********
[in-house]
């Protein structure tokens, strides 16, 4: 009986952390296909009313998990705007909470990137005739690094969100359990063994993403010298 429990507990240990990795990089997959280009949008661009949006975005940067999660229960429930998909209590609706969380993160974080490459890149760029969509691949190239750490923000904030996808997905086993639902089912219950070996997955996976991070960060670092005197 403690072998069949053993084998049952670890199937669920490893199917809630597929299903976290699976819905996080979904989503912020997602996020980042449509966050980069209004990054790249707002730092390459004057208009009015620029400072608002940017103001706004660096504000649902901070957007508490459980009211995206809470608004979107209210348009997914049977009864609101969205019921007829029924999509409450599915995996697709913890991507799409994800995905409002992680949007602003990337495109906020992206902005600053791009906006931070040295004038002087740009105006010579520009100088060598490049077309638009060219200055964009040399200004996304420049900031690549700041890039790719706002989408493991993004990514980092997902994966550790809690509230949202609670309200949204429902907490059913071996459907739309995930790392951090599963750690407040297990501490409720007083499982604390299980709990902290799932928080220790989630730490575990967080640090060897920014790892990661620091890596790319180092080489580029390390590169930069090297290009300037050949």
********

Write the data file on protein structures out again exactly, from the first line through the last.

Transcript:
[in-house]
């Protein structure tokens, strides 16, 4: 009986952390296909009313998990705007909470990137005739690094969100359990063994993403010298 429990507990240990990795990089997959280009949008661009949006975005940067999660229960429930998909209590609706969380993160974080490459890149760029969509691949190239750490923000904030996808997905086993639902089912219950070996997955996976991070960060670092005197 403690072998069949053993084998049952670890199937669920490893199917809630597929299903976290699976819905996080979904989503912020997602996020980042449509966050980069209004990054790249707002730092390459004057208009009015620029400072608002940017103001706004660096504000649902901070957007508490459980009211995206809470608004979107209210348009997914049977009864609101969205019921007829029924999509409450599915995996697709913890991507799409994800995905409002992680949007602003990337495109906020992206902005600053791009906006931070040295004038002087740009105006010579520009100088060598490049077309638009060219200055964009040399200004996304420049900031690549700041890039790719706002989408493991993004990514980092997902994966550790809690509230949202609670309200949204429902907490059913071996459907739309995930790392951090599963750690407040297990501490409720007083499982604390299980709990902290799932928080220790989630730490575990967080640090060897920014790892990661620091890596790319180092080489580029390390590169930069090297290009300037050949």